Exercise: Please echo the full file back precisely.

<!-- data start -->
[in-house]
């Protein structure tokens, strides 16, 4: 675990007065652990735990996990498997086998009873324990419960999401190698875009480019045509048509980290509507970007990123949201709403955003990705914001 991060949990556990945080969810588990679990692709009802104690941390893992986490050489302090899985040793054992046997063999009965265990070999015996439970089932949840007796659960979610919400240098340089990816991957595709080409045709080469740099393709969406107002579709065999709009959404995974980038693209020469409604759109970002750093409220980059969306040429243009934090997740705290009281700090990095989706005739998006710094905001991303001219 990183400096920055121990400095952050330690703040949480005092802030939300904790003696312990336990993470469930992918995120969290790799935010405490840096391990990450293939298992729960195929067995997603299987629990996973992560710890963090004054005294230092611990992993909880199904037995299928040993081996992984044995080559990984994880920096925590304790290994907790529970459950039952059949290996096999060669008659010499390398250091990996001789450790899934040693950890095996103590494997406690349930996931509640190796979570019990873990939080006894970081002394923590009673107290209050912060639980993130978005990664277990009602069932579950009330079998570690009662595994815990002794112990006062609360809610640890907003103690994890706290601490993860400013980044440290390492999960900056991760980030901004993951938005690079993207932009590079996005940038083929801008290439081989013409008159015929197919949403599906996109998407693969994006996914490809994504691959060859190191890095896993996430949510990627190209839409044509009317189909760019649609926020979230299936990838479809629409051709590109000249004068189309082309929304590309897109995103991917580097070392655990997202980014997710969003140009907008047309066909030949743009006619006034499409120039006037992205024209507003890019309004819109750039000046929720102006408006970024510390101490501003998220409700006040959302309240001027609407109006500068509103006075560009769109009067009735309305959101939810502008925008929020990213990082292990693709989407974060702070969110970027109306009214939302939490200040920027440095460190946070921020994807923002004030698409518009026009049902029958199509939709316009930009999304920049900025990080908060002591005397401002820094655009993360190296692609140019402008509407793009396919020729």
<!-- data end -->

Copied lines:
[in-house]
């Protein structure tokens, strides 16, 4: 675990007065652990735990996990498997086998009873324990419960999401190698875009480019045509048509980290509507970007990123949201709403955003990705914001 991060949990556990945080969810588990679990692709009802104690941390893992986490050489302090899985040793054992046997063999009965265990070999015996439970089932949840007796659960979610919400240098340089990816991957595709080409045709080469740099393709969406107002579709065999709009959404995974980038693209020469409604759109970002750093409220980059969306040429243009934090997740705290009281700090990095989706005739998006710094905001991303001219 990183400096920055121990400095952050330690703040949480005092802030939300904790003696312990336990993470469930992918995120969290790799935010405490840096391990990450293939298992729960195929067995997603299987629990996973992560710890963090004054005294230092611990992993909880199904037995299928040993081996992984044995080559990984994880920096925590304790290994907790529970459950039952059949290996096999060669008659010499390398250091990996001789450790899934040693950890095996103590494997406690349930996931509640190796979570019990873990939080006894970081002394923590009673107290209050912060639980993130978005990664277990009602069932579950009330079998570690009662595994815990002794112990006062609360809610640890907003103690994890706290601490993860400013980044440290390492999960900056991760980030901004993951938005690079993207932009590079996005940038083929801008290439081989013409008159015929197919949403599906996109998407693969994006996914490809994504691959060859190191890095896993996430949510990627190209839409044509009317189909760019649609926020979230299936990838479809629409051709590109000249004068189309082309929304590309897109995103991917580097070392655990997202980014997710969003140009907008047309066909030949743009006619006034499409120039006037992205024209507003890019309004819109750039000046929720102006408006970024510390101490501003998220409700006040959302309240001027609407109006500068509103006075560009769109009067009735309305959101939810502008925008929020990213990082292990693709989407974060702070969110970027109306009214939302939490200040920027440095460190946070921020994807923002004030698409518009026009049902029958199509939709316009930009999304920049900025990080908060002591005397401002820094655009993360190296692609140019402008509407793009396919020729």